ACORN loans are great, as are a lot of first time buyer programs. My suggestion would be to check out several financial institutions and play the game! My first stop would be a large scale bank, such as Wells Fargo or Bank of America. They have specialized lending areas outside of their branches that have a lot of custom home loan programs. Talk to a local credit union, and also to a local loan broker. BE SURE TO MAKE ALL APPLICATIONS WITHIN A TWO WEEK TIMEFRAME! One inquiry for the same TYPE of credit in a two week period counts as one query. So, by all means, go nuts. Multiple queries will lower your credit score if they are for different types of credit (like a credit card) or outside of that two week time horizon.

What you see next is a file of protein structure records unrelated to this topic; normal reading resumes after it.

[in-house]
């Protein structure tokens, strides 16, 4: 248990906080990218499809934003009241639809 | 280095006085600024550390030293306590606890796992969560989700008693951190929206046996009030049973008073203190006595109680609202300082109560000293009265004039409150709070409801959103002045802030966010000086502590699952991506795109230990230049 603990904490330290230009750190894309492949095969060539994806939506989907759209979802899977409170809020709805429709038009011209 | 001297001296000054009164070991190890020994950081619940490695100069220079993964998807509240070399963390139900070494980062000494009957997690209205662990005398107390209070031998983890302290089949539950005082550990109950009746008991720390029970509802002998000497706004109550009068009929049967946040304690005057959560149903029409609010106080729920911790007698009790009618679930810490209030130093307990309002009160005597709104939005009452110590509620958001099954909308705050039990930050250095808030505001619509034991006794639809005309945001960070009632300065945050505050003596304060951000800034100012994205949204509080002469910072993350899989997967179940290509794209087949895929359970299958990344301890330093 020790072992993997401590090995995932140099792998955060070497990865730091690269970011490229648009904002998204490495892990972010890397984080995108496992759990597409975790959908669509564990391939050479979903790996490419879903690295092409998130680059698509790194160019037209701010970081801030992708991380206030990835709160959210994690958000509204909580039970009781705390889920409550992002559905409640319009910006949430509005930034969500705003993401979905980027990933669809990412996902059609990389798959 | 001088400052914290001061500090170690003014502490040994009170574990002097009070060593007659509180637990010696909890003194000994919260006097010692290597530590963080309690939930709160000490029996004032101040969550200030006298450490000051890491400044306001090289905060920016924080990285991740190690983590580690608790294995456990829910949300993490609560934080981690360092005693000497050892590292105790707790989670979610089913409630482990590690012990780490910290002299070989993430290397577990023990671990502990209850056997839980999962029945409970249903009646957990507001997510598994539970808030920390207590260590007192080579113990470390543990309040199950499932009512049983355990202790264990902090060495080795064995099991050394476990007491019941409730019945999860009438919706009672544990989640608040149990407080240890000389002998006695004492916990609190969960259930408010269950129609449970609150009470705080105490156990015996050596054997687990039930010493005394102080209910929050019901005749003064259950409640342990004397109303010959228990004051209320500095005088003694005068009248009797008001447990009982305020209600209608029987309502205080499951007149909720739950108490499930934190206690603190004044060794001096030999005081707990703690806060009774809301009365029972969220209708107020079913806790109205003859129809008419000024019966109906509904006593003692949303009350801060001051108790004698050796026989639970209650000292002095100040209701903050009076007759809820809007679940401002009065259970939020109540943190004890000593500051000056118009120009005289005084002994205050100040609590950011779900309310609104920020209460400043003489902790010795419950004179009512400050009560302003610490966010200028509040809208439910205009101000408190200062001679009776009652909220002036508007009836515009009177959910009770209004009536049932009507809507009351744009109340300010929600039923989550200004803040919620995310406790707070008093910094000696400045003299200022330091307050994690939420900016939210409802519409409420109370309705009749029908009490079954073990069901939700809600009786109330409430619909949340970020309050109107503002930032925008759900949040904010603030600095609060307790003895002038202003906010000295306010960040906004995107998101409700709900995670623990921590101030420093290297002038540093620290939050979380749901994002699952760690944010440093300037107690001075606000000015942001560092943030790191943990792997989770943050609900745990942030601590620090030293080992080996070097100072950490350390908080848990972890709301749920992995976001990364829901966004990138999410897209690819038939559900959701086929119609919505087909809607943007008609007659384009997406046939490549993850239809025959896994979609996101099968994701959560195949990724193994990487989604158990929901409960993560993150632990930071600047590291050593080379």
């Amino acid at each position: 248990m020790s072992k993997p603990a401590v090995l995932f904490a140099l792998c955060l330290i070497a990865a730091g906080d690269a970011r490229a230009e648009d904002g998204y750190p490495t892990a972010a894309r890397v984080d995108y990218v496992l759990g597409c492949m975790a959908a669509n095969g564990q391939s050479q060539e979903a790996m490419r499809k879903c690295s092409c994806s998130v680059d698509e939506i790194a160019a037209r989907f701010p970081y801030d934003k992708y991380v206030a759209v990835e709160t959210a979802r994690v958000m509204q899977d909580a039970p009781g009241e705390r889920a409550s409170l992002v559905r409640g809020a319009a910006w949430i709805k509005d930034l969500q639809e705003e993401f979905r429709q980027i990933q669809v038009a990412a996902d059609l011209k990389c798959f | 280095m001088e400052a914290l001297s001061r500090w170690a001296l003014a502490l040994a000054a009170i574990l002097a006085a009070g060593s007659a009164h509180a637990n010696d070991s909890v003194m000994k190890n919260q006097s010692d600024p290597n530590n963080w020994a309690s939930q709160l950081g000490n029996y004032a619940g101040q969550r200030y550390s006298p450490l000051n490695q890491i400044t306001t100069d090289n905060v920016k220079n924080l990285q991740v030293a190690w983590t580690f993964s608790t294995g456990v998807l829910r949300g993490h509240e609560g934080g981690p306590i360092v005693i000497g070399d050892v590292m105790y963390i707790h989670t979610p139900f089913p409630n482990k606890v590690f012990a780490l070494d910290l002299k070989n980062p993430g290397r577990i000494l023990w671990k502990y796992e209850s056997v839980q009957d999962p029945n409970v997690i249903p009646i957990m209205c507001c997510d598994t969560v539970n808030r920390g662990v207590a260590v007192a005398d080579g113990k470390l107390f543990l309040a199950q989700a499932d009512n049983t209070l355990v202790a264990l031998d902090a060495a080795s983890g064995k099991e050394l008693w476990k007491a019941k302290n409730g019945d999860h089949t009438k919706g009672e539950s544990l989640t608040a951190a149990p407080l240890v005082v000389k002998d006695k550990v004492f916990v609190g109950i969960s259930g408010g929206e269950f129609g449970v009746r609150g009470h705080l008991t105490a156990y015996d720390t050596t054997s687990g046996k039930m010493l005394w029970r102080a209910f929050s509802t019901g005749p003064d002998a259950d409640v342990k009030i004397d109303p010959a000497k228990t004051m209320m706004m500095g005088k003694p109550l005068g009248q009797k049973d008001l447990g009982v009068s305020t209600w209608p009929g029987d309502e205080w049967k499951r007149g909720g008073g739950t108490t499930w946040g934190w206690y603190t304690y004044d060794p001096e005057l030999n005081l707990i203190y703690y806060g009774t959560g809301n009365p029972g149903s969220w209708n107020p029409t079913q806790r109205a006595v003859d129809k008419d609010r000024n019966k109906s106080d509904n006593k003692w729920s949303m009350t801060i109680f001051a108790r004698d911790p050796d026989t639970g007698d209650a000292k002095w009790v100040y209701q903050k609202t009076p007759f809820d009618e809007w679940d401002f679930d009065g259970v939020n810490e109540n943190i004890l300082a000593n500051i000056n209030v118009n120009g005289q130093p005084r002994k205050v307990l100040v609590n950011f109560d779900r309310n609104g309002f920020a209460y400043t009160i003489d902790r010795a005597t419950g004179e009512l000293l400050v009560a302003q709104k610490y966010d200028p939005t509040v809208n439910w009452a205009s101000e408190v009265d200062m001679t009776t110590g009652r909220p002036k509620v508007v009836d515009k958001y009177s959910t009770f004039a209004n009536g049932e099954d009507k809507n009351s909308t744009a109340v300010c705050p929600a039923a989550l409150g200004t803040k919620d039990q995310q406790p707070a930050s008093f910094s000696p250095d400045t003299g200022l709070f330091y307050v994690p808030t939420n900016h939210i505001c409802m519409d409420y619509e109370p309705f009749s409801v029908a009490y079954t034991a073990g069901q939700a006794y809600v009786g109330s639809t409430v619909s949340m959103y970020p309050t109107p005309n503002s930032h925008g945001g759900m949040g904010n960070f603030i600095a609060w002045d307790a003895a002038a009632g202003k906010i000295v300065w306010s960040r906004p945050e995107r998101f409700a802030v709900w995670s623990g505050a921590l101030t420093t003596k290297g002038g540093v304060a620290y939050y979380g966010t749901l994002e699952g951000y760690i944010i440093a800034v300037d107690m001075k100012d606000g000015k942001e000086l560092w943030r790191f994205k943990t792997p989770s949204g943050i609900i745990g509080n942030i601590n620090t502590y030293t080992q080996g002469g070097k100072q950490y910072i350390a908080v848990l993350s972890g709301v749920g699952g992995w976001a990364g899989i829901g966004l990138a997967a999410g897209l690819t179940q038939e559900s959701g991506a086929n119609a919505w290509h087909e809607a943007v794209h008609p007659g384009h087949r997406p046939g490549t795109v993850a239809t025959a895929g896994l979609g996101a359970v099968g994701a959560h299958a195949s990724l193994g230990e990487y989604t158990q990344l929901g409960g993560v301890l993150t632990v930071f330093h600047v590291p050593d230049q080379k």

After the applications are in, sit down, and let the lenders come up with the offers they can give you. If a lender wants you to “come in” before giving you a rate quote after you have applied, drop them. Expect straight answers and make it clear you’re deal hunting.

    After you receive offers, inform the other institutions to what you have. Feel free to bring in a rival offer to the individual you have been working with. They are usually paid on commission, and many times loan brokers will “cook” their loans (reworking closing costs so you get a higher rate to make the deal look better)

    Show everyone’s deal to everyone else. If you don’t understand something, ask. Make it clear to the professionals you work with that you appreciate frankness and aren’t around to waste their time. They will respect you and walk you through the entire process.